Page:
One step closer to 'self-driving' vehicles on UK roads by the end of the year

One step closer to 'self-driving' vehicles on UK roads by the end of the year

Motorists could see self-driving vehicles on British roads for the first time later this year, the Department for Transport (DfT) has announced.

In 2020 there was a lot of talk about ‘self-driving’ vehicles coming to the UK’s roads and now that vision is a little closer with the Government’s call for evidence as it sets out how vehicles fitted with automated lane keeping system (ALKS) technology could legally be defined as 'self-driving' if they receive GB type approval and that there is no evidence to challenge the vehicle’s ability to self-drive.

Several vehicles are equipped with adaptive cruise control and lane keeping systems that allow them to technically drive themselves in certain situations, but current legislation states that the driver must always remain in control.

If the new laws are approved, drivers would no longer have to keep their hands on the wheel while the system was active.

The Government said ALKS is an example of 'self-driving' technology and will be limited to speeds of up to 37mph on motorways. The technology enables a vehicle to drive itself in a single lane, while maintaining the ability to return control to the driver when required.

According to the DfT, the technology could help improve road safety by reducing human error, which contributes to over 85% of accidents. The driver will be able to hand control over to the vehicle, which will constantly monitor speed and keep a safe distance from other cars.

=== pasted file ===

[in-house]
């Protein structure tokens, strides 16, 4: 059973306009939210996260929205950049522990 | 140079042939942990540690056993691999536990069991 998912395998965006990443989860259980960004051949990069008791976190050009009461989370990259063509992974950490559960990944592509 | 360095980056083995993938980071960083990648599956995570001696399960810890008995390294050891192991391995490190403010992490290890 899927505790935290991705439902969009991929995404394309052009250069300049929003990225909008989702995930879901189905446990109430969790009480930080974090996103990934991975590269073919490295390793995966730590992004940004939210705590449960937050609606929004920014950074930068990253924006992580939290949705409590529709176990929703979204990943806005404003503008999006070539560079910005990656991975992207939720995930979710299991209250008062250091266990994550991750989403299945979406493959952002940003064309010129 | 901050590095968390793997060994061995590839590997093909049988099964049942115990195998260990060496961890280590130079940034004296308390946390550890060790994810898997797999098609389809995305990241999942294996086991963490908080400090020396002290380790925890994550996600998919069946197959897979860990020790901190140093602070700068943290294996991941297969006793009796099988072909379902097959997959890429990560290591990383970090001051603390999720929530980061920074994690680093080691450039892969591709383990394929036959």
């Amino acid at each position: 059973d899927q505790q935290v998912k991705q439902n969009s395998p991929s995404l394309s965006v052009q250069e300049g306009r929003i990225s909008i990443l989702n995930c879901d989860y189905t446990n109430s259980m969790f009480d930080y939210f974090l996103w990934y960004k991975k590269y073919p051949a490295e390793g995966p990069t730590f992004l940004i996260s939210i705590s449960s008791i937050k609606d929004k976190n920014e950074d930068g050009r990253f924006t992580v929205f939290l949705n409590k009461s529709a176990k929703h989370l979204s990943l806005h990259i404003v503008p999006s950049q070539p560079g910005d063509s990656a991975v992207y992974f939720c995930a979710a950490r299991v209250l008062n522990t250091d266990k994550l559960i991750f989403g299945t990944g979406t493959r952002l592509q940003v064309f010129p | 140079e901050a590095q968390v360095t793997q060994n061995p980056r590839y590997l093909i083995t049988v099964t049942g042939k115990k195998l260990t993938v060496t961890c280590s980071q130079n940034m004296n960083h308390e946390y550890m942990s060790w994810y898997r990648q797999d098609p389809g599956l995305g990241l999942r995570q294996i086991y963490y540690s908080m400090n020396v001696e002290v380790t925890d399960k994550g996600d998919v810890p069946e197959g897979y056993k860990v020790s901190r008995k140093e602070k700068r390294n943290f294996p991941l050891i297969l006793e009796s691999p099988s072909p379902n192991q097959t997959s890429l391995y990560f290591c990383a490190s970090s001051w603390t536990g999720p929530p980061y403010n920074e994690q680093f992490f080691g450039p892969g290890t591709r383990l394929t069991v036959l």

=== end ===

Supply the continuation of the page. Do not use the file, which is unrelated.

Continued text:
The Society of Motor Manufacturers and Traders (SMMT) chief executive, Mike Hawes, said the automotive industry welcomed the technology.

"The automotive industry welcomes this vital step to permit the use of automated vehicles on UK roads, which will put Britain in the vanguard of road safety and automotive technology. Automated driving systems could prevent 47,000 serious accidents and save 3,900 lives over the next decade through their ability to reduce the single largest cause of road accidents – human error."

Safety concerns

However, Thatcham Research and The AA have highlighted safety concerns with automated vehicles.

Matthew Avery, director of research at Thatcham Research, said: “Aside from the lack of technical capabilities, by calling ALKS ‘automated’ our concern also is that the UK Government is contributing to the confusion and frequent misuse of assisted driving systems that have unfortunately already led to many tragic deaths.”

Edmund King, AA president, said: “Automated lane keeping systems should be classified as ‘Assisted Driving’ technology and is a world away from ‘self-driving’.

“Without doubt vehicle safety technology can save lives, but we shouldn’t be in a race to take drivers’ hands off the wheel.

“There are still gaps in how this technology detects and stops if the vehicle is involved in a collision. There are still question marks over how drivers will be fully informed how these systems work. More needs to be done to rigorously test these systems before they are used on UK roads.”


The announcement comes as a consultation on The Highway Code rules is launched to ensure the first wave of this technology is used safely and responsibly. This consultation will conclude on 28 May 2021.

Recommendations for autonomous vehicle (AV) laws are set to be published by the Law Commission before the end of the year.

According to the DfT, connected and autonomous vehicle technology could create around 38,000 new jobs in a UK industry that could be worth £42 billion by 2035. Over 80% of these jobs are expected to be in professional, technical, and skilled trade occupations.